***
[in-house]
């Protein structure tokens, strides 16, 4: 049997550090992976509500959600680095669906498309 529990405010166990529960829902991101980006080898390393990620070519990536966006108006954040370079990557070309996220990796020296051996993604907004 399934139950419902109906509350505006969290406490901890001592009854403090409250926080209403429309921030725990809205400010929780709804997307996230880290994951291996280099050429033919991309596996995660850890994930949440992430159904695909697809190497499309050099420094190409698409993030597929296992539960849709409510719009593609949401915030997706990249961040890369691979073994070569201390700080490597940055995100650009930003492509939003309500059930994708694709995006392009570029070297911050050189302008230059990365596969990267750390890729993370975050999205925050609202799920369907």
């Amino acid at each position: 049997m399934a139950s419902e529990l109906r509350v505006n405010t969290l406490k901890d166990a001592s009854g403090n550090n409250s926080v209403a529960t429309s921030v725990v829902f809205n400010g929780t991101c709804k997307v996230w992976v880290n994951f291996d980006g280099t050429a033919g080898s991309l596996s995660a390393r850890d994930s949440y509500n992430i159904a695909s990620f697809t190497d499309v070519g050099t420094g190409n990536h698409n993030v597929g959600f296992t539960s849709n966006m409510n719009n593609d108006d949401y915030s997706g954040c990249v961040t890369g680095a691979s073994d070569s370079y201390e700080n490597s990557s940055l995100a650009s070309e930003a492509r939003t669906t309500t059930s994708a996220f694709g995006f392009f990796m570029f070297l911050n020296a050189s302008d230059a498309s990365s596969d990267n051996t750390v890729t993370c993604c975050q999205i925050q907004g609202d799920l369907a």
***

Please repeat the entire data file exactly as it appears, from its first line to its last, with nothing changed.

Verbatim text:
[in-house]
């Protein structure tokens, strides 16, 4: 049997550090992976509500959600680095669906498309 529990405010166990529960829902991101980006080898390393990620070519990536966006108006954040370079990557070309996220990796020296051996993604907004 399934139950419902109906509350505006969290406490901890001592009854403090409250926080209403429309921030725990809205400010929780709804997307996230880290994951291996280099050429033919991309596996995660850890994930949440992430159904695909697809190497499309050099420094190409698409993030597929296992539960849709409510719009593609949401915030997706990249961040890369691979073994070569201390700080490597940055995100650009930003492509939003309500059930994708694709995006392009570029070297911050050189302008230059990365596969990267750390890729993370975050999205925050609202799920369907």
């Amino acid at each position: 049997m399934a139950s419902e529990l109906r509350v505006n405010t969290l406490k901890d166990a001592s009854g403090n550090n409250s926080v209403a529960t429309s921030v725990v829902f809205n400010g929780t991101c709804k997307v996230w992976v880290n994951f291996d980006g280099t050429a033919g080898s991309l596996s995660a390393r850890d994930s949440y509500n992430i159904a695909s990620f697809t190497d499309v070519g050099t420094g190409n990536h698409n993030v597929g959600f296992t539960s849709n966006m409510n719009n593609d108006d949401y915030s997706g954040c990249v961040t890369g680095a691979s073994d070569s370079y201390e700080n490597s990557s940055l995100a650009s070309e930003a492509r939003t669906t309500t059930s994708a996220f694709g995006f392009f990796m570029f070297l911050n020296a050189s302008d230059a498309s990365s596969d990267n051996t750390v890729t993370c993604c975050q999205i925050q907004g609202d799920l369907a």